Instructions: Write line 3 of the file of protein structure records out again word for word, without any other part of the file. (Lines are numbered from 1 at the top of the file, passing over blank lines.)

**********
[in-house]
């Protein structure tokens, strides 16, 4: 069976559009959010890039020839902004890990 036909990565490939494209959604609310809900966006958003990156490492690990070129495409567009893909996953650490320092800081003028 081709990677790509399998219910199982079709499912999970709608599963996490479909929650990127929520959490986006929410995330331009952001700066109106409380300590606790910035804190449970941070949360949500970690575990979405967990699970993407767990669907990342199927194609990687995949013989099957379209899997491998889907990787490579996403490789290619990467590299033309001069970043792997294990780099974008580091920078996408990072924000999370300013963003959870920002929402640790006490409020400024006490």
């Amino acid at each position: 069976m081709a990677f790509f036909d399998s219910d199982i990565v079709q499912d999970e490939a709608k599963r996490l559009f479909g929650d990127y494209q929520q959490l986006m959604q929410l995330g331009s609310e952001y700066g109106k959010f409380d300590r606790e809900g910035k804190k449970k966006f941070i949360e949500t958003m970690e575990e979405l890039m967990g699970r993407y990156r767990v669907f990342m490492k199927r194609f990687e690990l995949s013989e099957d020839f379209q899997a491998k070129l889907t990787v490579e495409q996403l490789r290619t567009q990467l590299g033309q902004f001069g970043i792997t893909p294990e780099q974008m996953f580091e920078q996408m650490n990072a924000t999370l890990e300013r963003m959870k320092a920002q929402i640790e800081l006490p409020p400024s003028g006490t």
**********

């Amino acid at each position: 069976m081709a990677f790509f036909d399998s219910d199982i990565v079709q499912d999970e490939a709608k599963r996490l559009f479909g929650d990127y494209q929520q959490l986006m959604q929410l995330g331009s609310e952001y700066g109106k959010f409380d300590r606790e809900g910035k804190k449970k966006f941070i949360e949500t958003m970690e575990e979405l890039m967990g699970r993407y990156r767990v669907f990342m490492k199927r194609f990687e690990l995949s013989e099957d020839f379209q899997a491998k070129l889907t990787v490579e495409q996403l490789r290619t567009q990467l590299g033309q902004f001069g970043i792997t893909p294990e780099q974008m996953f580091e920078q996408m650490n990072a924000t999370l890990e300013r963003m959870k320092a920002q929402i640790e800081l006490p409020p400024s003028g006490t």